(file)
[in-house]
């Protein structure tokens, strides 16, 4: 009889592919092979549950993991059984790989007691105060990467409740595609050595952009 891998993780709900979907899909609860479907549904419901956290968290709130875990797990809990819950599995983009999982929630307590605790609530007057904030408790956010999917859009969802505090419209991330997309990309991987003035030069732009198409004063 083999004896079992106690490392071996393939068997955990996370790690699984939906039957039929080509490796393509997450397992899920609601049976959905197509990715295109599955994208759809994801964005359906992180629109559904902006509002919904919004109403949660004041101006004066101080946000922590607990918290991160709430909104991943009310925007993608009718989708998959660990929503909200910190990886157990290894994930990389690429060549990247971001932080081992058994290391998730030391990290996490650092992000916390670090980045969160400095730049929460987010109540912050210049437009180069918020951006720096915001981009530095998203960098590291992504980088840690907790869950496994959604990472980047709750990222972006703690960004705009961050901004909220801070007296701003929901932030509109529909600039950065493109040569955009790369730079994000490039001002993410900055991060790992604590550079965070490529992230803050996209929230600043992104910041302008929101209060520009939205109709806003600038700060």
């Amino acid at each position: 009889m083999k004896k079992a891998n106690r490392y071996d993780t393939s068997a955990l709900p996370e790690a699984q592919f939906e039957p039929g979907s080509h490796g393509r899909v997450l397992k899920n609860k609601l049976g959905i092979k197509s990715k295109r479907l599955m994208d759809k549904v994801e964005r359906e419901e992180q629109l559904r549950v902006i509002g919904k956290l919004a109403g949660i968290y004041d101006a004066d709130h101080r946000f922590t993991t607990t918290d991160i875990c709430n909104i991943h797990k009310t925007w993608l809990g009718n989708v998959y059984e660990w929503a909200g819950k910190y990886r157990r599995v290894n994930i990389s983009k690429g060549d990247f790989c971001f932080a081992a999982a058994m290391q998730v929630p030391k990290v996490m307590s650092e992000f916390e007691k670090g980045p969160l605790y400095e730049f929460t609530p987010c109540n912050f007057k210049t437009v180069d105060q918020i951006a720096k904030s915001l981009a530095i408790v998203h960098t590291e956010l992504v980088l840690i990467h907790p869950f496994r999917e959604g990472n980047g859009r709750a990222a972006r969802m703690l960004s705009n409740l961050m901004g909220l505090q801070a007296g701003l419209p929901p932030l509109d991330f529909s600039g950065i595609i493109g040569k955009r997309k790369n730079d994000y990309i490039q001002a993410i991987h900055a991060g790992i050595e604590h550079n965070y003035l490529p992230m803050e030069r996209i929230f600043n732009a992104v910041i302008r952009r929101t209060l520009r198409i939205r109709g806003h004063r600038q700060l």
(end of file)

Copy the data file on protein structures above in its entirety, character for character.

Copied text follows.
[in-house]
């Protein structure tokens, strides 16, 4: 009889592919092979549950993991059984790989007691105060990467409740595609050595952009 891998993780709900979907899909609860479907549904419901956290968290709130875990797990809990819950599995983009999982929630307590605790609530007057904030408790956010999917859009969802505090419209991330997309990309991987003035030069732009198409004063 083999004896079992106690490392071996393939068997955990996370790690699984939906039957039929080509490796393509997450397992899920609601049976959905197509990715295109599955994208759809994801964005359906992180629109559904902006509002919904919004109403949660004041101006004066101080946000922590607990918290991160709430909104991943009310925007993608009718989708998959660990929503909200910190990886157990290894994930990389690429060549990247971001932080081992058994290391998730030391990290996490650092992000916390670090980045969160400095730049929460987010109540912050210049437009180069918020951006720096915001981009530095998203960098590291992504980088840690907790869950496994959604990472980047709750990222972006703690960004705009961050901004909220801070007296701003929901932030509109529909600039950065493109040569955009790369730079994000490039001002993410900055991060790992604590550079965070490529992230803050996209929230600043992104910041302008929101209060520009939205109709806003600038700060």
């Amino acid at each position: 009889m083999k004896k079992a891998n106690r490392y071996d993780t393939s068997a955990l709900p996370e790690a699984q592919f939906e039957p039929g979907s080509h490796g393509r899909v997450l397992k899920n609860k609601l049976g959905i092979k197509s990715k295109r479907l599955m994208d759809k549904v994801e964005r359906e419901e992180q629109l559904r549950v902006i509002g919904k956290l919004a109403g949660i968290y004041d101006a004066d709130h101080r946000f922590t993991t607990t918290d991160i875990c709430n909104i991943h797990k009310t925007w993608l809990g009718n989708v998959y059984e660990w929503a909200g819950k910190y990886r157990r599995v290894n994930i990389s983009k690429g060549d990247f790989c971001f932080a081992a999982a058994m290391q998730v929630p030391k990290v996490m307590s650092e992000f916390e007691k670090g980045p969160l605790y400095e730049f929460t609530p987010c109540n912050f007057k210049t437009v180069d105060q918020i951006a720096k904030s915001l981009a530095i408790v998203h960098t590291e956010l992504v980088l840690i990467h907790p869950f496994r999917e959604g990472n980047g859009r709750a990222a972006r969802m703690l960004s705009n409740l961050m901004g909220l505090q801070a007296g701003l419209p929901p932030l509109d991330f529909s600039g950065i595609i493109g040569k955009r997309k790369n730079d994000y990309i490039q001002a993410i991987h900055a991060g790992i050595e604590h550079n965070y003035l490529p992230m803050e030069r996209i929230f600043n732009a992104v910041i302008r952009r929101t209060l520009r198409i939205r109709g806003h004063r600038q700060l």